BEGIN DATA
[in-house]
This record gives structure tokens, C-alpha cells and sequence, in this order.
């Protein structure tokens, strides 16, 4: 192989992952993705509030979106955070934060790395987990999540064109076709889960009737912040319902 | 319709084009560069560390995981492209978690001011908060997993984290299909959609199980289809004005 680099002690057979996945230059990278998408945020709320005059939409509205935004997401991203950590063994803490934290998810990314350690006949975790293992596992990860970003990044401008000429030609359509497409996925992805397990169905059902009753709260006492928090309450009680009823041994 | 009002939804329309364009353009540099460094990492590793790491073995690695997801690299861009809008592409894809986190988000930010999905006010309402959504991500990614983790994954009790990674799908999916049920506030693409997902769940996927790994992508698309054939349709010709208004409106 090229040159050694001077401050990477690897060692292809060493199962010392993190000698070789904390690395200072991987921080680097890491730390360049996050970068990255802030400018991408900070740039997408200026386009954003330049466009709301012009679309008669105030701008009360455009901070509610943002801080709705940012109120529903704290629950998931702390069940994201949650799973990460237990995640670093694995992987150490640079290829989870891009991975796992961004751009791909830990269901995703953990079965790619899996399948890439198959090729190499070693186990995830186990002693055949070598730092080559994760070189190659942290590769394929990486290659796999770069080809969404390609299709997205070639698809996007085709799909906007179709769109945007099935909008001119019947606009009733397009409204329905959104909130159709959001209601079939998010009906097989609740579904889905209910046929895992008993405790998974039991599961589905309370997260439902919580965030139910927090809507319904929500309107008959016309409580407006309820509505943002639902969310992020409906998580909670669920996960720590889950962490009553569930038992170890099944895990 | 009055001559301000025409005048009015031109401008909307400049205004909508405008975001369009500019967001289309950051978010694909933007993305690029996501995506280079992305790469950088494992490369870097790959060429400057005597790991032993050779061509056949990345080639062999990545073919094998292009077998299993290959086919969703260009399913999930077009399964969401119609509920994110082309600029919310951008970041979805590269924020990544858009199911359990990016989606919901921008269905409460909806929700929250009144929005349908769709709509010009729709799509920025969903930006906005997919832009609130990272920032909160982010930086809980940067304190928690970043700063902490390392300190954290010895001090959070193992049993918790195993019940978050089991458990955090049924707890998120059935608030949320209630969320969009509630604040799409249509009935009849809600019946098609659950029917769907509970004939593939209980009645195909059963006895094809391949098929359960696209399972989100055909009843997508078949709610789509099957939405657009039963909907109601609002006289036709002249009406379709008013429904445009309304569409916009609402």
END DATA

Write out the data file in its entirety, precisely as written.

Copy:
[in-house]
This record gives structure tokens, C-alpha cells and sequence, in this order.
């Protein structure tokens, strides 16, 4: 192989992952993705509030979106955070934060790395987990999540064109076709889960009737912040319902 | 319709084009560069560390995981492209978690001011908060997993984290299909959609199980289809004005 680099002690057979996945230059990278998408945020709320005059939409509205935004997401991203950590063994803490934290998810990314350690006949975790293992596992990860970003990044401008000429030609359509497409996925992805397990169905059902009753709260006492928090309450009680009823041994 | 009002939804329309364009353009540099460094990492590793790491073995690695997801690299861009809008592409894809986190988000930010999905006010309402959504991500990614983790994954009790990674799908999916049920506030693409997902769940996927790994992508698309054939349709010709208004409106 090229040159050694001077401050990477690897060692292809060493199962010392993190000698070789904390690395200072991987921080680097890491730390360049996050970068990255802030400018991408900070740039997408200026386009954003330049466009709301012009679309008669105030701008009360455009901070509610943002801080709705940012109120529903704290629950998931702390069940994201949650799973990460237990995640670093694995992987150490640079290829989870891009991975796992961004751009791909830990269901995703953990079965790619899996399948890439198959090729190499070693186990995830186990002693055949070598730092080559994760070189190659942290590769394929990486290659796999770069080809969404390609299709997205070639698809996007085709799909906007179709769109945007099935909008001119019947606009009733397009409204329905959104909130159709959001209601079939998010009906097989609740579904889905209910046929895992008993405790998974039991599961589905309370997260439902919580965030139910927090809507319904929500309107008959016309409580407006309820509505943002639902969310992020409906998580909670669920996960720590889950962490009553569930038992170890099944895990 | 009055001559301000025409005048009015031109401008909307400049205004909508405008975001369009500019967001289309950051978010694909933007993305690029996501995506280079992305790469950088494992490369870097790959060429400057005597790991032993050779061509056949990345080639062999990545073919094998292009077998299993290959086919969703260009399913999930077009399964969401119609509920994110082309600029919310951008970041979805590269924020990544858009199911359990990016989606919901921008269905409460909806929700929250009144929005349908769709709509010009729709799509920025969903930006906005997919832009609130990272920032909160982010930086809980940067304190928690970043700063902490390392300190954290010895001090959070193992049993918790195993019940978050089991458990955090049924707890998120059935608030949320209630969320969009509630604040799409249509009935009849809600019946098609659950029917769907509970004939593939209980009645195909059963006895094809391949098929359960696209399972989100055909009843997508078949709610789509099957939405657009039963909907109601609002006289036709002249009406379709008013429904445009309304569409916009609402």